Built around the apse of the basilica on the east side of the building, the Palace of Felipe II includes the rooms (Habsburg Apartments) used by the King during his stay at El Escorial. The bedroom where Felipe II died in 1598 is preserved almost as it was four centuries ago.

Gallery of Battles.
This impressive gallery commemorates the most important military campaigns of Felipe II including the battle of Saint Quentin. It is decorated with frescoes made by Italian painters of the time.

Palace of the Bourbons.
In the 18th century, during the reign of Carlos III, an entire section of the building was remodeled to house the Bourbon apartments. There is an excellent collection of tapestries made at the Royal Factory of Santa Bárbara woven from cartoons by Goya.

Royal Pantheon.
Located directly under the high altar of the basilica, this is the burial place for the kings of Spain from Carlos I to the present day, with the exception of Felipe V and Fernando VII.

Lower Cloister and Main Staircase.
These areas surrounding the Courtyard of the Evangelists, comprise 62 frescoes and paintings representing religious scenes, original works by Tibaldi, Cambiasso, Carvajal, Cincinnato and Barroso. The Staircase ceiling is decorated with frescoes by Luca Giordano (Glory of the Spanish Habsburgs).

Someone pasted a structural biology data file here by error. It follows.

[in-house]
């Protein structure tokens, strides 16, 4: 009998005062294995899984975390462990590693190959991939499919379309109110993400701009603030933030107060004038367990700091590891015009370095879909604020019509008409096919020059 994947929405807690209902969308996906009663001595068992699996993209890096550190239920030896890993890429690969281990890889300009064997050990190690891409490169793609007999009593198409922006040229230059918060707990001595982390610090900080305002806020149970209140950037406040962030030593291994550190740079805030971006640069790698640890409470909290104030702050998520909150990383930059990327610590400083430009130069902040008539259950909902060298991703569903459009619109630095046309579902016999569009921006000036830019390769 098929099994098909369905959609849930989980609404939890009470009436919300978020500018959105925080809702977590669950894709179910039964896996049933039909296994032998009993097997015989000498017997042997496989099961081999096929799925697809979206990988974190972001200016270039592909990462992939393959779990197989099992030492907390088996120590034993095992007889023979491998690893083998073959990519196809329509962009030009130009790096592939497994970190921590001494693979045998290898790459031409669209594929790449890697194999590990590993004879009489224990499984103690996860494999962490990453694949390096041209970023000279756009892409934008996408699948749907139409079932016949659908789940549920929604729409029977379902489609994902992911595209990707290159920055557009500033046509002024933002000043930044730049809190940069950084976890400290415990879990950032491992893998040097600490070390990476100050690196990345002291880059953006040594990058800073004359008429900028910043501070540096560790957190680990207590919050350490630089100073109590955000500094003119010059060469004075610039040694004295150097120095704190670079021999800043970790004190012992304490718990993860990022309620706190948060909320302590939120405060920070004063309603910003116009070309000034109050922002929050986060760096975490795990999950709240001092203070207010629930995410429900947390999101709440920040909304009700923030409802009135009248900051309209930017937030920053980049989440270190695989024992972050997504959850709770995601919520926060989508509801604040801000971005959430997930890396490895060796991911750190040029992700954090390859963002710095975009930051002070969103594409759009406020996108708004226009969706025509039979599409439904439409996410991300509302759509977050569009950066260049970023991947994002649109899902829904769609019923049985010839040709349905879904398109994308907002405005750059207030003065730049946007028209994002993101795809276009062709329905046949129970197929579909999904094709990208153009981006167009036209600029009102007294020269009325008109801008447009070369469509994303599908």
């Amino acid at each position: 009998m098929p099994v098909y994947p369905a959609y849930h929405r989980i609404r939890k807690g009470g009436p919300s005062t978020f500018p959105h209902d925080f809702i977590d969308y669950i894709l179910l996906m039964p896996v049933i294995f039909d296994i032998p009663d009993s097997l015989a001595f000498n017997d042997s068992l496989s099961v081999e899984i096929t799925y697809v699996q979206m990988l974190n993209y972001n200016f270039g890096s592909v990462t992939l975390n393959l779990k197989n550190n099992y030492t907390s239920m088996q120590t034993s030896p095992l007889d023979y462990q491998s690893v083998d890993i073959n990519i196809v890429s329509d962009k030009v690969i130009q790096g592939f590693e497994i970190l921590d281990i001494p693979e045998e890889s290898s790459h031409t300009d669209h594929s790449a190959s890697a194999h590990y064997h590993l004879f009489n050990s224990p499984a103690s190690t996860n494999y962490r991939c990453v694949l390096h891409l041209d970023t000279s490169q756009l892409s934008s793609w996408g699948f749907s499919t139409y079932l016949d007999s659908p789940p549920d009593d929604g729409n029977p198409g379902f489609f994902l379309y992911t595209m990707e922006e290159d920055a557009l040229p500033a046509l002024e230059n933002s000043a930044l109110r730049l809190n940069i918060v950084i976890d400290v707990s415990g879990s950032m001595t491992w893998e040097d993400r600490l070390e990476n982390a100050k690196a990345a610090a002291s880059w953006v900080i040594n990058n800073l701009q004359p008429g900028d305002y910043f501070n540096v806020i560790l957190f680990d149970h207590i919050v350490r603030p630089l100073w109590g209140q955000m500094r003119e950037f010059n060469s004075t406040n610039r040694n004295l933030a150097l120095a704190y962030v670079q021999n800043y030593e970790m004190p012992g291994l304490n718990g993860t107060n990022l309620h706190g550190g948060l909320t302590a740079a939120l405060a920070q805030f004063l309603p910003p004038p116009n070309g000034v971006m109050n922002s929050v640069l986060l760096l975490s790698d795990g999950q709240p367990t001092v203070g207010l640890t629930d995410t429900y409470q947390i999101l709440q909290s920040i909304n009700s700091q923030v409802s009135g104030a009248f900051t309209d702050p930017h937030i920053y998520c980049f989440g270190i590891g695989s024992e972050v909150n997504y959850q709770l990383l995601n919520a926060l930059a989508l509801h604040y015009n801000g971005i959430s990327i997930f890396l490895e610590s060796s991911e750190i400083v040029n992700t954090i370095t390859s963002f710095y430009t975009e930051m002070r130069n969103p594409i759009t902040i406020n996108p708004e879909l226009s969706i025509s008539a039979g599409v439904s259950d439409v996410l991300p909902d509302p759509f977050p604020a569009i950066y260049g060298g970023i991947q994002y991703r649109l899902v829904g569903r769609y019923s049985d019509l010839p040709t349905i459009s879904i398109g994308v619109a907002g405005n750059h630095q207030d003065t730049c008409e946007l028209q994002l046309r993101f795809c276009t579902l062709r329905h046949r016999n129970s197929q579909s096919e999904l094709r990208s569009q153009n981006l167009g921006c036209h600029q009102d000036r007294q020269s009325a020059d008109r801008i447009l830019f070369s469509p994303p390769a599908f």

The Regia Laurentina is one of the most important historic libraries in the world. It contains almost 45,000 printed works from the 15th and 16th centuries, and some 5,000 manuscripts in Arabic, Latin, and Spanish. Its original furnishings are in an excellent state of preservation. The ceiling is decorated with frescoes by Italian Pellegrino Tibaldi related to the sciences and learning.

The basilica takes the form of a Greek cross. It contains 45 altars, which have pairs of paintings of saints by Fernández Navarrete, Sánchez Coello, Carvajal and Urbina. Impressive marble Christ by Cellini. High altar with reredos in rich marble and jasper, decorated with bronze figures by Leone and Pompeo Leoni and paintings by Tibaldi and Zuccaro. Tabernacle by Trezzo. On either side sculptures by Leoni of praying figures depicting Carlos I and Felipe II with their respective families. Upper Choir with stalls designed by Juan de Herrera. Ceiling frescoes by Cambiasso and Giordano.

The monastery and site of El Escorial is a UNESCO World Heritage Site since 1984, and has been visited by the Pope Benedict XVI. Photographing inside the building is not permitted anymore. In 2005, the Monastery of El Escorial was visited by 545,000 people.

Drawing of El Escorial
Drawing of El Escorial Monastery as seen from the south side.

Visiting El Escorial. How to Get to El Escorial.